County Superior Court
Plaintiff: Richard L. Gemma, Esq.
Defendant: Timothy J. Morgan, Esq.; W. Kenneth O'Donnell,
this Court is Plaintiff Bank of America, N.A.'s
(Plaintiff or BOA) motion for summary judgment and entry of
final judgment against Defendants Timothy G. Fay (Fay) and
David N. Patrick (Patrick) (collectively, Defendants). On
June 29, 2018, this Court found Defendants liable to BOA as
Guarantors of a note executed by Stonestreet Hospitality
Realty Company, LLC (Stonestreet or Borrower) and delivered
to BOA, but declined to assign a value to the debt. BOA now
seeks to find Defendants jointly and severally liable in the
amount of $5, 022, 003.67 as of April 30, 2018, plus
interest, as adjudicated by the Connecticut Superior Court on
May 15, 2018 (the Connecticut Proceeding). Bank of
America, N.A. v. Stonestreet Hospitality Realty Company, LLC
et al., Docket No. KNLCV166026981S. The Defendants have
objected to the motion. The sole issue before this Court is
the amount due under this guaranty. Jurisdiction is pursuant
to G.L. 1956 § 8-2-13.
Facts and Travel
Patrick are residents of Rhode Island, as well as principals
and collective one hundred percent owners of Stonestreet, a
Limited Liability Company organized under the laws of
Connecticut. Fay is the majority owner and manager of
Stonestreet with a seventy percent interest; Patrick owns the
remaining thirty percent. BOA is a national banking
association organized under federal law with a place of
business in Providence, Rhode Island.
15, 2008, Stonestreet executed and delivered a promissory
note (Note) in the amount of $21, 808, 000, secured by a
first mortgage on a 176 room Hyatt Place Mohegan Sun Hotel,
in Montville, Connecticut (the Property). (Pl.'s Compl.
Ex. A, Promissory Note.) Borrower contemporaneously executed
and delivered a Senior Construction and Interim Loan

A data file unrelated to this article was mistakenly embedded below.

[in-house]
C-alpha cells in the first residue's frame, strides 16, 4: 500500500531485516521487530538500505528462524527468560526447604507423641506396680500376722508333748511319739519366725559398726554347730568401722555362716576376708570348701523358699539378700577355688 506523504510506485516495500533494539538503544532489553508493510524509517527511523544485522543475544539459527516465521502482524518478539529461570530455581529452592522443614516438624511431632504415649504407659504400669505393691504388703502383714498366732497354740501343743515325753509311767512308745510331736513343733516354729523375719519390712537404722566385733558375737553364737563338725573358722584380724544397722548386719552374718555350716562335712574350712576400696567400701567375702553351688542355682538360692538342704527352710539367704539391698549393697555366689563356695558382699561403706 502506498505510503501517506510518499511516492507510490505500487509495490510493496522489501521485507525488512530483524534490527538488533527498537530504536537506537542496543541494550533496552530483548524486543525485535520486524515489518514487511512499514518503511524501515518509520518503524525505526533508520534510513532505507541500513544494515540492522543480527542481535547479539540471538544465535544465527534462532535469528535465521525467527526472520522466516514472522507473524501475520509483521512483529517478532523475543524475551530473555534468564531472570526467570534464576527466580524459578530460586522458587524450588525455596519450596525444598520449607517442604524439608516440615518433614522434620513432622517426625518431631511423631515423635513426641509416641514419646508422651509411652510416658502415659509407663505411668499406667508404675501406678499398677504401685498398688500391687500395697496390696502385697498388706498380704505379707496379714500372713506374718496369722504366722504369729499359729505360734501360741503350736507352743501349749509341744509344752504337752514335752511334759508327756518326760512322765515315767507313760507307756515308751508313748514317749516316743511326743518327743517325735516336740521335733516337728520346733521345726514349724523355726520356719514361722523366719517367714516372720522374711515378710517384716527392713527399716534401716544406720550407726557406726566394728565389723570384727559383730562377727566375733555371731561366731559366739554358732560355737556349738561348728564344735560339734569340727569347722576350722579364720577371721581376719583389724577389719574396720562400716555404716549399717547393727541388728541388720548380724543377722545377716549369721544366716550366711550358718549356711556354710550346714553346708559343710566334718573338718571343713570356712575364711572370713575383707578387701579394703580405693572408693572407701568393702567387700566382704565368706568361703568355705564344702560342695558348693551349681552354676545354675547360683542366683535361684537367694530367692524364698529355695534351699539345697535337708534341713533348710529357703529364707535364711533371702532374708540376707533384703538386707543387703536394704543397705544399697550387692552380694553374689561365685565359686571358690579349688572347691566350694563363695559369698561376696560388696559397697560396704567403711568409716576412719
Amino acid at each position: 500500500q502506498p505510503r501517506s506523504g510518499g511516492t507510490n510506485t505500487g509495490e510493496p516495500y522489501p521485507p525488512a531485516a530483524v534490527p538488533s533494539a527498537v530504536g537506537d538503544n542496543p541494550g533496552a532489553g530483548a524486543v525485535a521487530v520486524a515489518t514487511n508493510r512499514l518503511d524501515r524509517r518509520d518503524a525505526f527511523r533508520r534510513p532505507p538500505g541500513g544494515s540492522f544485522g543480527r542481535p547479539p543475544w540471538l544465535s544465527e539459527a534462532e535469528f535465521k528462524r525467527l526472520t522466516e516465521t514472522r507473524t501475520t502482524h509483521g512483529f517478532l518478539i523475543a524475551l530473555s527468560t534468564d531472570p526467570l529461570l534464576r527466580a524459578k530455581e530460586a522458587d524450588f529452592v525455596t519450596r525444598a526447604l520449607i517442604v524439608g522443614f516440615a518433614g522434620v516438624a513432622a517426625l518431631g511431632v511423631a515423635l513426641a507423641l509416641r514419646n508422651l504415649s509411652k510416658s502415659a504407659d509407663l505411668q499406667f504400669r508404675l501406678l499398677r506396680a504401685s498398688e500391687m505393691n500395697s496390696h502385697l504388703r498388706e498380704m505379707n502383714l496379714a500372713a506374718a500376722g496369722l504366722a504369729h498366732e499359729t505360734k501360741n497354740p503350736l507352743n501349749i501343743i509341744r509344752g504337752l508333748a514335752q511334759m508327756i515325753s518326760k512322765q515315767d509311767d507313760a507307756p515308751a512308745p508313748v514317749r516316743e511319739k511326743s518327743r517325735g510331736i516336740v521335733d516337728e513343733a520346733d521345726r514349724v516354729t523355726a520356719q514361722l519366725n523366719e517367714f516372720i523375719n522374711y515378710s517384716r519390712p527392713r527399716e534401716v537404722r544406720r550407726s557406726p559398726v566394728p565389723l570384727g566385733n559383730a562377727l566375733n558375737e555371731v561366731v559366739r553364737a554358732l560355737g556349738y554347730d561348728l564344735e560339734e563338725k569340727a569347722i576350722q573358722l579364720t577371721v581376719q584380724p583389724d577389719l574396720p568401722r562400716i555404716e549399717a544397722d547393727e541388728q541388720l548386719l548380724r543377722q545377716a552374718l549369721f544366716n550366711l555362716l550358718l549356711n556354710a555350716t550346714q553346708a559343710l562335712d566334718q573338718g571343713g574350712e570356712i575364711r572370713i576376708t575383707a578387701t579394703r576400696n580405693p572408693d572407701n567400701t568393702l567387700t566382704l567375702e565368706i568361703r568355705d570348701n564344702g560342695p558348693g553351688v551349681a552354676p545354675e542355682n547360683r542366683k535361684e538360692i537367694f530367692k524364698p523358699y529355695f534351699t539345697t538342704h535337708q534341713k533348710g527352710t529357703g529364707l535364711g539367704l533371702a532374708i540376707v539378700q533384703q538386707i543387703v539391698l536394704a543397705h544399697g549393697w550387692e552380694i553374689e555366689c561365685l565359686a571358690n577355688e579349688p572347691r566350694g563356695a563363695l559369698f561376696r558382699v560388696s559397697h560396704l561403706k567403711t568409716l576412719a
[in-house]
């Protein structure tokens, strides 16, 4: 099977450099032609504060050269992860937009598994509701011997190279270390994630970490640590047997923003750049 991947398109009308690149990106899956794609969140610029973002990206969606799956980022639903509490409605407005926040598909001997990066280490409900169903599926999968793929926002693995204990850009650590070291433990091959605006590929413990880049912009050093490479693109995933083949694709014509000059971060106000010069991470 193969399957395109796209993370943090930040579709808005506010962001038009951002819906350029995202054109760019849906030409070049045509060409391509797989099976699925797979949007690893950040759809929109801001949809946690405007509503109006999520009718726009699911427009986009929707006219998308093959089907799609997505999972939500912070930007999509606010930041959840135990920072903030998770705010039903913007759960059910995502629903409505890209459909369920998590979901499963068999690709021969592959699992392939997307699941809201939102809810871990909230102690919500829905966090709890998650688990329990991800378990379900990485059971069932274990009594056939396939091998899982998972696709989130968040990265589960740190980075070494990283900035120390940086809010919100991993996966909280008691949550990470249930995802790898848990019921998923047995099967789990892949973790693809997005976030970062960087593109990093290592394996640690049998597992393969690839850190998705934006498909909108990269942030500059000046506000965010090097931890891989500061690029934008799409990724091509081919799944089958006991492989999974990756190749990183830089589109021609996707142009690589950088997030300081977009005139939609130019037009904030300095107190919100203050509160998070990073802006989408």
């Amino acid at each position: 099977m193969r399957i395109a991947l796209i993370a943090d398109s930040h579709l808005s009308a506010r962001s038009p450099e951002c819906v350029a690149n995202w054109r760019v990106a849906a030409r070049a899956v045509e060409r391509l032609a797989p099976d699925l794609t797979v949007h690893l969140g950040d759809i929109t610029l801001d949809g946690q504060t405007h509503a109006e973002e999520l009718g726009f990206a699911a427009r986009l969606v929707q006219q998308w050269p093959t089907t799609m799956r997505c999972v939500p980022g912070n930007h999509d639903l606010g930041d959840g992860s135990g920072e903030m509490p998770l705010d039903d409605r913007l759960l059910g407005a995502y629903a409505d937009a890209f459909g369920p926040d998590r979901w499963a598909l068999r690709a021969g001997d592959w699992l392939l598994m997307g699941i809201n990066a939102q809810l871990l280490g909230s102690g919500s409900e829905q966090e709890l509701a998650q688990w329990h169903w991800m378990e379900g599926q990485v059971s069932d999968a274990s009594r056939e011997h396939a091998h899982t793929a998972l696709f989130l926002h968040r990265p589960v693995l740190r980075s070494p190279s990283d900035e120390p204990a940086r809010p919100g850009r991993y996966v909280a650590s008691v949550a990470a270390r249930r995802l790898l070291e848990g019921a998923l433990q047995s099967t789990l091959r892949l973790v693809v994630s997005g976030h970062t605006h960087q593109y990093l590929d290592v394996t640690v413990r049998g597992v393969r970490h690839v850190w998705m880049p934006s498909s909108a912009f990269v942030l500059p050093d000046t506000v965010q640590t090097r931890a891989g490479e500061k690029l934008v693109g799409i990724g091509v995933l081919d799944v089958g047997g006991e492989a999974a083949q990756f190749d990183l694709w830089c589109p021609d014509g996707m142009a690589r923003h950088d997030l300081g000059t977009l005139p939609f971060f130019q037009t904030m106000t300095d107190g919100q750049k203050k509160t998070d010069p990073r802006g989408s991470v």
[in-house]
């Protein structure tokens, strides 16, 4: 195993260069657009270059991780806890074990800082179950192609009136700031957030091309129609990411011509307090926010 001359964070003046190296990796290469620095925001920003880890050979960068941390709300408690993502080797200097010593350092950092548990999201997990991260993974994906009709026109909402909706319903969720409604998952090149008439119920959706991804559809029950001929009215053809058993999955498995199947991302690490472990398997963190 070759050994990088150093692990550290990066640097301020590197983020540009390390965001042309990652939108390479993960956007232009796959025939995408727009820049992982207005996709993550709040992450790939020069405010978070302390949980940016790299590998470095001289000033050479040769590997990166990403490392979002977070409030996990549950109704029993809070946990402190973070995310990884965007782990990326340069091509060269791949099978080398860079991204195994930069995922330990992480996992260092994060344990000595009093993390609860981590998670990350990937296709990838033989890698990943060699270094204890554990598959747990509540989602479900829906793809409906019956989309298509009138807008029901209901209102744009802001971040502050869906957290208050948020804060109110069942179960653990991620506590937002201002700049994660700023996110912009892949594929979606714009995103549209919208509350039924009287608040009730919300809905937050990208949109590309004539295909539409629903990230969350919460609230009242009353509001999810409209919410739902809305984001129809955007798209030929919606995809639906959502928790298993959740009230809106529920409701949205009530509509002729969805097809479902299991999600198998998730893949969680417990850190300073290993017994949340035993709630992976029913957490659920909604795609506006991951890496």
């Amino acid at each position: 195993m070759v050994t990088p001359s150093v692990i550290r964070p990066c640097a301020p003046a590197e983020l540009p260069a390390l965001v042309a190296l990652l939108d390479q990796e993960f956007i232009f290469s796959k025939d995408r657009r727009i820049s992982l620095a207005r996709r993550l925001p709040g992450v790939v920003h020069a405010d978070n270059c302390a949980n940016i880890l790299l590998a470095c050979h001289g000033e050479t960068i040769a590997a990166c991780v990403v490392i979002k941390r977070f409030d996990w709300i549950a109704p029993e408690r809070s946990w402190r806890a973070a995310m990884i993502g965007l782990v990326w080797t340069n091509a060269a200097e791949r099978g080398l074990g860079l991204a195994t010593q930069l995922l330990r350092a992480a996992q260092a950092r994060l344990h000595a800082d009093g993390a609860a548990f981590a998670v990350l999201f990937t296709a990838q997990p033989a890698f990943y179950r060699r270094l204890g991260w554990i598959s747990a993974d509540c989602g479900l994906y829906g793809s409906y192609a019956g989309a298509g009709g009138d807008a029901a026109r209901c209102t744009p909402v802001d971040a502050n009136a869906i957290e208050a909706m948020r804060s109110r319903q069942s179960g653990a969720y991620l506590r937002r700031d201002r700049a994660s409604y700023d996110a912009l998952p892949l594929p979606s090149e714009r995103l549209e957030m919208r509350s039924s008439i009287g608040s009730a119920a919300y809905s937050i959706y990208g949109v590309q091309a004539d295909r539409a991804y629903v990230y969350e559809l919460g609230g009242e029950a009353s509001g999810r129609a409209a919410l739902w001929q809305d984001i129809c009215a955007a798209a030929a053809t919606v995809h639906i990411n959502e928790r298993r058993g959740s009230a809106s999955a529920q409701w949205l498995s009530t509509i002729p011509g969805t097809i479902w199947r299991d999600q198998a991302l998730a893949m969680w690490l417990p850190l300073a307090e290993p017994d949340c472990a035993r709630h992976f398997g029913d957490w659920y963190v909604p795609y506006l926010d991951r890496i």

Agreement (the Loan Agreement) to BOA in connection with the
Note. Also on May 15, 2008, Defendants executed
and delivered a personal guaranty (Guaranty) to BOA in
connection with the Loan Agreement. The Guaranty was executed
in Rhode Island and included a choice-of-law provision
indicating that the agreement was to be governed, in all
respects, by Rhode Island law.
November 21, 2014, payment of the Note came due in full under
the terms of the Loan Agreement but payment was not made.
(Pl.'s Compl. ¶ 9.) Accordingly, BOA made a demand
for immediate payment from Stonestreet and Guarantors.
Id. On September 2, 2015, BOA, Stonestreet, and
Guarantors entered into a loan forbearance agreement (the
Forbearance Agreement), which designated December 15, 2015 as
the new maturity date for the Note and provided that the
Guaranty remain enforceable and in effect. (Pl.'s Compl.
Ex. D, Forbearance Agreement.) Borrower and Guarantors failed
to repay the Note by the new maturity date. Id.
31, 2016, BOA filed a complaint in Connecticut Superior Court
(Connecticut Court) to foreclose its mortgage on the
Property. On September 25, 2017, the Connecticut Court
granted partial summary judgment in favor of BOA, finding
that Stonestreet owed $23, 108, 768.17 to BOA as of September
25, 2017. See Bank of America, N.A. v.
Stonestreet Hospitality Realty Company, LLC, CV